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One Fast Move Or I'm Gone Music From Kerouac's Big Sur by Benjamin Gibbard

Album

One Fast Move Or I'm Gone Music From Kerouac's Big Sur

Benjamin Gibbard

Play on Napster

Album

One Fast Move Or I'm Gone Music From Kerouac's Big Sur

Benjamin Gibbard

Play on Napster
Released:
Label: F-Stop Records/Atlantic
A mutual admiration for Jack Kerouac's work bonded alt-country vet Jay Farrar and indie-rock dignitary Ben Gibbard, who had never met before collaborating on this soundtrack for the documentary on the famous beatnik. The words are Kerouac's, from his days in Big Sur battling addiction and depression. The music is a mix of light acoustic guitars, pedal steel, harmonica and drums. Fairly split between Gibbard's fey tenor and Farrar's forlorn baritone, the stream-of-consciousness prose already contains a sort of intrinsic rhythm, which lends itself perfectly to the sparse instrumentation within.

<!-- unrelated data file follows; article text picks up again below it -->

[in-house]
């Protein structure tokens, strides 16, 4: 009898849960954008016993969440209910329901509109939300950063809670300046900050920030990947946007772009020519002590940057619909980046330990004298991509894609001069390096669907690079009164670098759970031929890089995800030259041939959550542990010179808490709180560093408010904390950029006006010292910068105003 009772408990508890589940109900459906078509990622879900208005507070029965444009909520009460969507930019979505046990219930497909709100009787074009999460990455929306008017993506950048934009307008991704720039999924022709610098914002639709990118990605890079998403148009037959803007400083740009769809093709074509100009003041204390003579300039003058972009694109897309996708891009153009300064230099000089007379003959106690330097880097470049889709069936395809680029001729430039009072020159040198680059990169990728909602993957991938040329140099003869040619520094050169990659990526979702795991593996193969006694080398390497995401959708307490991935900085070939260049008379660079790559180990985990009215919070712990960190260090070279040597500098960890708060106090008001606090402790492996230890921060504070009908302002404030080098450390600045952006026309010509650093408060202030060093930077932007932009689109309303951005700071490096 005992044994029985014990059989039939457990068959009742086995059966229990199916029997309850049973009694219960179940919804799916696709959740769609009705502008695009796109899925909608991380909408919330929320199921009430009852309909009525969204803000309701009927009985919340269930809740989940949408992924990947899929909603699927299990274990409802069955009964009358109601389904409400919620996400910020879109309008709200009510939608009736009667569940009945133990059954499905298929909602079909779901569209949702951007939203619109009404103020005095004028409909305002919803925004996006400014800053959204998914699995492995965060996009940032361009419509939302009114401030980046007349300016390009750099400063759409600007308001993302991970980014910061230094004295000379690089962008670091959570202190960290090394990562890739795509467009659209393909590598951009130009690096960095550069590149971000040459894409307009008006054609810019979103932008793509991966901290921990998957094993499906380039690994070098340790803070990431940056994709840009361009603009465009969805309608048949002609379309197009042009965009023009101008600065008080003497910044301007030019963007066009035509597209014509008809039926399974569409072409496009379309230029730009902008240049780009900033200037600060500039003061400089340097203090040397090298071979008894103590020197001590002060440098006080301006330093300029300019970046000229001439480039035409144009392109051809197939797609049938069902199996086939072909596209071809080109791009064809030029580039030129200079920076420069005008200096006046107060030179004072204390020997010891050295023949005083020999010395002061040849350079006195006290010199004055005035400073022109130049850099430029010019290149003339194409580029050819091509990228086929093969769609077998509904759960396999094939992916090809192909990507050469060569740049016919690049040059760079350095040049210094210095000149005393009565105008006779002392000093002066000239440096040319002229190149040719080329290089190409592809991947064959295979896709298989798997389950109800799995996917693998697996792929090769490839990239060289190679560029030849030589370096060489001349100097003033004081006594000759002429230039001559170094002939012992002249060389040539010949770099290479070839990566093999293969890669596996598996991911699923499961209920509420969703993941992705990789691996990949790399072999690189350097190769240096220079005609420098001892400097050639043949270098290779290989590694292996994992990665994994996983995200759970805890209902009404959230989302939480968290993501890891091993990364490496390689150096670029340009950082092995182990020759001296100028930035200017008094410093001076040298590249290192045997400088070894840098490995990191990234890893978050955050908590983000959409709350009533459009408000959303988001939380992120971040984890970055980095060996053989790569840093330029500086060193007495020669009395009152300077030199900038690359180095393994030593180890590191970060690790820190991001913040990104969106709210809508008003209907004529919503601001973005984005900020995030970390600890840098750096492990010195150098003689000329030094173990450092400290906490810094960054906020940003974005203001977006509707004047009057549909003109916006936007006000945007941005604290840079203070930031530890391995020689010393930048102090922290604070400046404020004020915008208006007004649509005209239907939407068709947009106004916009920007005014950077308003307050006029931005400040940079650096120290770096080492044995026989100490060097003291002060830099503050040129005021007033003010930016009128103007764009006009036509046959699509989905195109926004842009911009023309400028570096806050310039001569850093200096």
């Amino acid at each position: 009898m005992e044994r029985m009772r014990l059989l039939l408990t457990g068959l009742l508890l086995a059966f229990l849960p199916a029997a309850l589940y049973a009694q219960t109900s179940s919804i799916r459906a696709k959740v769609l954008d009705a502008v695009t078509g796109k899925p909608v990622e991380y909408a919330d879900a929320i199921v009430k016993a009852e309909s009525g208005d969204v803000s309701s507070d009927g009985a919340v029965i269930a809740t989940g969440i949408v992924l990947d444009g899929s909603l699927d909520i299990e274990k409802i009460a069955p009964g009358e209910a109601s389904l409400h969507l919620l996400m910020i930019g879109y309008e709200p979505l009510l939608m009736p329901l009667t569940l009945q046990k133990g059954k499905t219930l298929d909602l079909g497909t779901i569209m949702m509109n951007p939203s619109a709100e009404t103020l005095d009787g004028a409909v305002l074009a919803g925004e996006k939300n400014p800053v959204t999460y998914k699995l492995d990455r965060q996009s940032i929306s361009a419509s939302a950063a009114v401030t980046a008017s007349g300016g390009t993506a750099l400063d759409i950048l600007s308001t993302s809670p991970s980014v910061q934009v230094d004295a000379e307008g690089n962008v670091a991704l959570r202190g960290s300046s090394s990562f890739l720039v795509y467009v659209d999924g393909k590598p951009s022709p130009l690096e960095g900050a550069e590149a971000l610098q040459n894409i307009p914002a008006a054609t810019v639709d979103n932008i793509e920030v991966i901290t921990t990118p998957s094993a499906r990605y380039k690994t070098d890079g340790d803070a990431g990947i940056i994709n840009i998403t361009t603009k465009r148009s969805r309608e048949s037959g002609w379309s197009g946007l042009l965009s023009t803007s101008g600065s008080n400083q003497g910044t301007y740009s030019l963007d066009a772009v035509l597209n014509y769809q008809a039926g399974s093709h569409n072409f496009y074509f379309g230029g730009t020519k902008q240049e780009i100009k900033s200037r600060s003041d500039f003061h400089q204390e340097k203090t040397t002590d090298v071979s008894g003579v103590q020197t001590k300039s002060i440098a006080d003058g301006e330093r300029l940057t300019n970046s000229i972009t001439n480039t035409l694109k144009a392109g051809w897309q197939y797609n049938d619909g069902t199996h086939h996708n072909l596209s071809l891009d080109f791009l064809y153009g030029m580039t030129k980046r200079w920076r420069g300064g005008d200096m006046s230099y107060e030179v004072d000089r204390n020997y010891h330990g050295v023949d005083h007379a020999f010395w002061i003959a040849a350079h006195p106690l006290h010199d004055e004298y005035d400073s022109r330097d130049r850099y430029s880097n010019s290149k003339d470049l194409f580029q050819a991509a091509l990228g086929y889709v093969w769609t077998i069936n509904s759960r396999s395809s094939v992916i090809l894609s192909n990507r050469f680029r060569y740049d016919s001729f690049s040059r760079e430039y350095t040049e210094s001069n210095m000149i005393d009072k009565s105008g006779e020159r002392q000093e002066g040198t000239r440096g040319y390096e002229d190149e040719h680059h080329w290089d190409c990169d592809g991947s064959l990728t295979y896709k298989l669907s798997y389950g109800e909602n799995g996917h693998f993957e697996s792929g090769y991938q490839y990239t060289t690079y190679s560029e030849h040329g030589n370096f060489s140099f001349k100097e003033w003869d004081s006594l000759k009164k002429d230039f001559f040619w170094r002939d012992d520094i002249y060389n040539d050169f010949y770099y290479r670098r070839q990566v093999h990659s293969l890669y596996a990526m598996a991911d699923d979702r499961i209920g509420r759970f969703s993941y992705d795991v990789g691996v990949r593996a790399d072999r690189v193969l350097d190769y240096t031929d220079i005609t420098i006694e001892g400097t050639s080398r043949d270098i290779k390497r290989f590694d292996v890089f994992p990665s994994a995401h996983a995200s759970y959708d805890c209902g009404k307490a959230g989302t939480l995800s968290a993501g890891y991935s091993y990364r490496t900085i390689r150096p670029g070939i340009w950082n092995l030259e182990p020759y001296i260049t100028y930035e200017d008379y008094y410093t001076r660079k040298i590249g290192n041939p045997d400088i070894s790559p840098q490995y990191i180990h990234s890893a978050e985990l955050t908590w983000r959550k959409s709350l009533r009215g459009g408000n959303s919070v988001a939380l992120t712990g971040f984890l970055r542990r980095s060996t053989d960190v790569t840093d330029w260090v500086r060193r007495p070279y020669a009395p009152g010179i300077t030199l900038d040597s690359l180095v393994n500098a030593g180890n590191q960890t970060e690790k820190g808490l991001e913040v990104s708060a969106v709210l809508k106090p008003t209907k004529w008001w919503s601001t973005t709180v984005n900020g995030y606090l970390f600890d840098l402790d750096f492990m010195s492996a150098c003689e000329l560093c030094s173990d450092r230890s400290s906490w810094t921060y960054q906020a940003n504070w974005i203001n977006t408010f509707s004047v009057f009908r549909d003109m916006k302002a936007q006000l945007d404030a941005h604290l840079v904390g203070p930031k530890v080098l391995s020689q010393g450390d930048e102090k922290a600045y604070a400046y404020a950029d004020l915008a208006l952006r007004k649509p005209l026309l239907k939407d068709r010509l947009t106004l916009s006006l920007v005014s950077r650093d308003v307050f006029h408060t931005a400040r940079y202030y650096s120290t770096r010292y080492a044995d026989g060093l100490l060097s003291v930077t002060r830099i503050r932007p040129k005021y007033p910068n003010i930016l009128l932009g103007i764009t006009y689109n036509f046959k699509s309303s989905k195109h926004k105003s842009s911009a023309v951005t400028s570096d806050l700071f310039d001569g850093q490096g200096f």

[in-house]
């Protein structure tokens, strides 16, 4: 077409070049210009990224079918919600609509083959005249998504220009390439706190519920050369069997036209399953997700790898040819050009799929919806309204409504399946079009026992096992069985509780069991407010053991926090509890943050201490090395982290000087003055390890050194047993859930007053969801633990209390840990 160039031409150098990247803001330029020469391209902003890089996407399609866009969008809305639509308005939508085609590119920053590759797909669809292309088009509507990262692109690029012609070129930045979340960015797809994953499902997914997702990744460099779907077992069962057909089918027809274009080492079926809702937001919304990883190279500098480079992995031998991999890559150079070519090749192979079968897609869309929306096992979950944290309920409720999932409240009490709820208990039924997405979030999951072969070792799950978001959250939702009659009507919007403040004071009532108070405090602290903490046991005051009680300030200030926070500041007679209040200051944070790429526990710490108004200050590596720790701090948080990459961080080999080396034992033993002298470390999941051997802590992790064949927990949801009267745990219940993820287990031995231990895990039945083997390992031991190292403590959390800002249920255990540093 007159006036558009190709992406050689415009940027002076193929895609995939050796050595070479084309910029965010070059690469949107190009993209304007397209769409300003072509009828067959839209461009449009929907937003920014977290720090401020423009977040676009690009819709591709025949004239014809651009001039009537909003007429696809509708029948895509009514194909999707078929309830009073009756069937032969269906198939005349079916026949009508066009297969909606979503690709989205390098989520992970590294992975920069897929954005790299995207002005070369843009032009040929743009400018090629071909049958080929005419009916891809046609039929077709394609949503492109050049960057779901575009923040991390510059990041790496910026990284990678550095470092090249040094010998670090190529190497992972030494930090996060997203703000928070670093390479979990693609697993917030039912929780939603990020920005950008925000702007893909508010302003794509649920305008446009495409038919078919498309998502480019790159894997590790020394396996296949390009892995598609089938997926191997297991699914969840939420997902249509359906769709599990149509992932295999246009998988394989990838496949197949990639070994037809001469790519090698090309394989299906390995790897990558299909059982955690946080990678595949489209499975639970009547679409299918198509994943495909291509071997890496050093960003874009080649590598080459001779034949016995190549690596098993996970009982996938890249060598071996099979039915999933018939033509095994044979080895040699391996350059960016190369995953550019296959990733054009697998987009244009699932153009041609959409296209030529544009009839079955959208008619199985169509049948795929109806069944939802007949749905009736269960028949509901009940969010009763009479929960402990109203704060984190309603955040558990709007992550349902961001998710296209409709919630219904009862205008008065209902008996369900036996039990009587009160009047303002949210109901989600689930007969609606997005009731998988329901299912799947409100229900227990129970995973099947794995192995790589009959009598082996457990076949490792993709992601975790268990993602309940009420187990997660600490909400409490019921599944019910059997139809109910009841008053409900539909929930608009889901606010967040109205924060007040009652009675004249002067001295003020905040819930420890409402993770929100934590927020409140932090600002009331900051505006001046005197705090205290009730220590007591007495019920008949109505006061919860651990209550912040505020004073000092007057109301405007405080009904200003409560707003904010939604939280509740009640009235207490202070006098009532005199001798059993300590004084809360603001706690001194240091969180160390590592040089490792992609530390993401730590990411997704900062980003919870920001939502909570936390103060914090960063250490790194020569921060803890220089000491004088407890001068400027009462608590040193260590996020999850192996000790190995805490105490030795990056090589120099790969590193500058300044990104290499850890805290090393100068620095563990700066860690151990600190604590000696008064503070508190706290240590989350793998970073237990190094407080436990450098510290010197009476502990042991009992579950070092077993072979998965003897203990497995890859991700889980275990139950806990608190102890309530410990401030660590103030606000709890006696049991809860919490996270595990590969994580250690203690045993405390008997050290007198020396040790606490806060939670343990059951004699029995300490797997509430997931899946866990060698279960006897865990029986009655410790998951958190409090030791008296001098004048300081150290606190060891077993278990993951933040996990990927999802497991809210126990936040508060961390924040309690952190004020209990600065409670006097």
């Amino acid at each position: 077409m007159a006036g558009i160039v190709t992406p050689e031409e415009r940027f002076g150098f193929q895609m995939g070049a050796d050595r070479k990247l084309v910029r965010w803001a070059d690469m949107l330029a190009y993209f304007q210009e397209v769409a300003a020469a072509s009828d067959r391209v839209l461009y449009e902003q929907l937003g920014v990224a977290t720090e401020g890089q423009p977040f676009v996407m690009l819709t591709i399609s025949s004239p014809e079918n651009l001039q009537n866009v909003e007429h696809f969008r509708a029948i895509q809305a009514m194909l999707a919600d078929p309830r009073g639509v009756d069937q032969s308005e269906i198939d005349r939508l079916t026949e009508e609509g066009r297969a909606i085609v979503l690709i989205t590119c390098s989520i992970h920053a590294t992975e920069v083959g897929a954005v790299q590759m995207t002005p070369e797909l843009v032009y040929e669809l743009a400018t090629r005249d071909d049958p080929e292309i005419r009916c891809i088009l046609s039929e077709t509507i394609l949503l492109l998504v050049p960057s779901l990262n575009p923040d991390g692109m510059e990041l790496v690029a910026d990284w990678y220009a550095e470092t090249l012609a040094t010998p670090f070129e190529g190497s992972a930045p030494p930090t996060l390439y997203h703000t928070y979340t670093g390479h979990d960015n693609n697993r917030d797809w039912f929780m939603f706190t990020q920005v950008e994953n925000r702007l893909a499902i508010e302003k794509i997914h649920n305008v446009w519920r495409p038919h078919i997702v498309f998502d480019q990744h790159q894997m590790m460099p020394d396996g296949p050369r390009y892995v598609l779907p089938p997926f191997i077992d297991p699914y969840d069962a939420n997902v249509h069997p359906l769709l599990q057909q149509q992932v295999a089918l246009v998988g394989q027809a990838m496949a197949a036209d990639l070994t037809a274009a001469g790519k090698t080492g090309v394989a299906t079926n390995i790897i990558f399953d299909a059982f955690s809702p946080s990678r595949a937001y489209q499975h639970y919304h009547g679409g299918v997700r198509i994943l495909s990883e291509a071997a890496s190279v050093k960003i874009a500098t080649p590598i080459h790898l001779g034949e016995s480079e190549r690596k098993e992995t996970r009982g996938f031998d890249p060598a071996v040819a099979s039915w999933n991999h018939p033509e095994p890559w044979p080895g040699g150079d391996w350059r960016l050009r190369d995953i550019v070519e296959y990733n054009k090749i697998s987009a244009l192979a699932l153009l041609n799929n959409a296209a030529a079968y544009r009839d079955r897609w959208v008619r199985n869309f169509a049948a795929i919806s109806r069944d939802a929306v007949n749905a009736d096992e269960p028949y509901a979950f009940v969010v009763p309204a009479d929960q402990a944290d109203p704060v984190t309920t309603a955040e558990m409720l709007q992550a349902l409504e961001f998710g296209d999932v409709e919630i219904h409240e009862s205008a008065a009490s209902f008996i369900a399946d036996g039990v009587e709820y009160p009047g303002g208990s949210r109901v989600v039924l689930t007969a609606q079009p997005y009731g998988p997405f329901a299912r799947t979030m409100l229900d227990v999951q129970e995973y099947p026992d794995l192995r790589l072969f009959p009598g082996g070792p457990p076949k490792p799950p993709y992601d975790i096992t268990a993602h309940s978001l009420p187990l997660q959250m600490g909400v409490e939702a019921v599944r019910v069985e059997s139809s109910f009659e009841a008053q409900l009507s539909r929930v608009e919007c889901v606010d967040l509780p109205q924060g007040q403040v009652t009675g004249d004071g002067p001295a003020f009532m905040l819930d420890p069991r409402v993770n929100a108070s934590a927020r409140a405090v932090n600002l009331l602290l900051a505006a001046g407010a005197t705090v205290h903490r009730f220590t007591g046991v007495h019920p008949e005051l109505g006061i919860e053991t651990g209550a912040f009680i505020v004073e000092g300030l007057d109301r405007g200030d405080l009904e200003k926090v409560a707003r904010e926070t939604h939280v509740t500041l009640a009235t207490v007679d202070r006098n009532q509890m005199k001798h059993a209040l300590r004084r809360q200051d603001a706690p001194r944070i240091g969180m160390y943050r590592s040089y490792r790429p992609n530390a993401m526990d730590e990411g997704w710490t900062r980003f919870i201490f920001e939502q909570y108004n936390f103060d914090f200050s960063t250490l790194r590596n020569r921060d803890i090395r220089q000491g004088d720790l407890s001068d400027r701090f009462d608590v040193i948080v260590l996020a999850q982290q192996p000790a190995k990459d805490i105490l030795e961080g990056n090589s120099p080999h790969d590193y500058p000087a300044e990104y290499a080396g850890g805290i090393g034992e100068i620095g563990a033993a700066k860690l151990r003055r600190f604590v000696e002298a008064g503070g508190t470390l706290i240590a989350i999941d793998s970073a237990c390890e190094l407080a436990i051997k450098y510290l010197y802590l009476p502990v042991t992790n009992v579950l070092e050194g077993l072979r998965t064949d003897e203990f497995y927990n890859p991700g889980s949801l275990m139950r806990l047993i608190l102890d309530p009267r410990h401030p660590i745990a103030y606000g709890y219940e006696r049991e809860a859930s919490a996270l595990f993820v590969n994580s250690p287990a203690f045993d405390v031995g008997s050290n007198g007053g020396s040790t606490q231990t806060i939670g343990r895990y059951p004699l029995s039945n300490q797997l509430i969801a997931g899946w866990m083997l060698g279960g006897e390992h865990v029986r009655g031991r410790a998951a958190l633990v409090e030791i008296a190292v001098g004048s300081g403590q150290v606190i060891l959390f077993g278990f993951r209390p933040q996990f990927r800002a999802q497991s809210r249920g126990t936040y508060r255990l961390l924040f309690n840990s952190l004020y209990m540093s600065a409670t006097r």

About This Album

A mutual admiration for Jack Kerouac's work bonded alt-country vet Jay Farrar and indie-rock dignitary Ben Gibbard, who had never met before collaborating on this soundtrack for the documentary on the famous beatnik. The words are Kerouac's, from his days in Big Sur battling addiction and depression. The music is a mix of light acoustic guitars, pedal steel, harmonica and drums. Fairly split between Gibbard's fey tenor and Farrar's forlorn baritone, the stream-of-consciousness prose already contains a sort of intrinsic rhythm, which lends itself perfectly to the sparse instrumentation within.

Songs

About This Album

A mutual admiration for Jack Kerouac's work bonded alt-country vet Jay Farrar and indie-rock dignitary Ben Gibbard, who had never met before collaborating on this soundtrack for the documentary on the famous beatnik. The words are Kerouac's, from his days in Big Sur battling addiction and depression. The music is a mix of light acoustic guitars, pedal steel, harmonica and drums. Fairly split between Gibbard's fey tenor and Farrar's forlorn baritone, the stream-of-consciousness prose already contains a sort of intrinsic rhythm, which lends itself perfectly to the sparse instrumentation within.